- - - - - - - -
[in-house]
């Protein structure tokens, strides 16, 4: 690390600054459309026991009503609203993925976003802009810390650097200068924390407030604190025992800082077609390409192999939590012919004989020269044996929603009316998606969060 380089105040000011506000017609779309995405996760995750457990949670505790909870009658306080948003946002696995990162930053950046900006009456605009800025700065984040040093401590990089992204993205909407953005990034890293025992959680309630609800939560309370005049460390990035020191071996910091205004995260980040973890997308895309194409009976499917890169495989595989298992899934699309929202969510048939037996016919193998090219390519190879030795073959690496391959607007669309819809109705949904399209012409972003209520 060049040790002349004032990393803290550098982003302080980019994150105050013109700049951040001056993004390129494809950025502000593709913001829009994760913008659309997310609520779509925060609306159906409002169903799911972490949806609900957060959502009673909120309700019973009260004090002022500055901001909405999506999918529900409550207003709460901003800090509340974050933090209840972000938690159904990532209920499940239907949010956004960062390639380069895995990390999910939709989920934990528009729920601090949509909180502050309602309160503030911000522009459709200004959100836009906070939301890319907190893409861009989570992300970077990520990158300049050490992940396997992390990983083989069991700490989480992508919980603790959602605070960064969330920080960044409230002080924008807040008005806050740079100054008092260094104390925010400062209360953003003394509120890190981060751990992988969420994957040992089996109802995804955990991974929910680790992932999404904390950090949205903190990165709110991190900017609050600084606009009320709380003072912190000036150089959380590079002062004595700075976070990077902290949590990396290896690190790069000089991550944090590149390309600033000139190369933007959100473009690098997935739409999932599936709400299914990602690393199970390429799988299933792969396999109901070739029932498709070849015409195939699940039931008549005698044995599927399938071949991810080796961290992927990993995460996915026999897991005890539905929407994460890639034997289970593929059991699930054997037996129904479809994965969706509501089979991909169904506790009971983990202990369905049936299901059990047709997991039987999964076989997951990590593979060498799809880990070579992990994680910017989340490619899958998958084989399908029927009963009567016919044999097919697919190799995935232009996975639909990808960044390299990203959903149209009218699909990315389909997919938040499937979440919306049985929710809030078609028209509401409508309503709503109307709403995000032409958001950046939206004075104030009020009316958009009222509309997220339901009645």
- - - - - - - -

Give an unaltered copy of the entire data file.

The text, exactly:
[in-house]
């Protein structure tokens, strides 16, 4: 690390600054459309026991009503609203993925976003802009810390650097200068924390407030604190025992800082077609390409192999939590012919004989020269044996929603009316998606969060 380089105040000011506000017609779309995405996760995750457990949670505790909870009658306080948003946002696995990162930053950046900006009456605009800025700065984040040093401590990089992204993205909407953005990034890293025992959680309630609800939560309370005049460390990035020191071996910091205004995260980040973890997308895309194409009976499917890169495989595989298992899934699309929202969510048939037996016919193998090219390519190879030795073959690496391959607007669309819809109705949904399209012409972003209520 060049040790002349004032990393803290550098982003302080980019994150105050013109700049951040001056993004390129494809950025502000593709913001829009994760913008659309997310609520779509925060609306159906409002169903799911972490949806609900957060959502009673909120309700019973009260004090002022500055901001909405999506999918529900409550207003709460901003800090509340974050933090209840972000938690159904990532209920499940239907949010956004960062390639380069895995990390999910939709989920934990528009729920601090949509909180502050309602309160503030911000522009459709200004959100836009906070939301890319907190893409861009989570992300970077990520990158300049050490992940396997992390990983083989069991700490989480992508919980603790959602605070960064969330920080960044409230002080924008807040008005806050740079100054008092260094104390925010400062209360953003003394509120890190981060751990992988969420994957040992089996109802995804955990991974929910680790992932999404904390950090949205903190990165709110991190900017609050600084606009009320709380003072912190000036150089959380590079002062004595700075976070990077902290949590990396290896690190790069000089991550944090590149390309600033000139190369933007959100473009690098997935739409999932599936709400299914990602690393199970390429799988299933792969396999109901070739029932498709070849015409195939699940039931008549005698044995599927399938071949991810080796961290992927990993995460996915026999897991005890539905929407994460890639034997289970593929059991699930054997037996129904479809994965969706509501089979991909169904506790009971983990202990369905049936299901059990047709997991039987999964076989997951990590593979060498799809880990070579992990994680910017989340490619899958998958084989399908029927009963009567016919044999097919697919190799995935232009996975639909990808960044390299990203959903149209009218699909990315389909997919938040499937979440919306049985929710809030078609028209509401409508309503709503109307709403995000032409958001950046939206004075104030009020009316958009009222509309997220339901009645």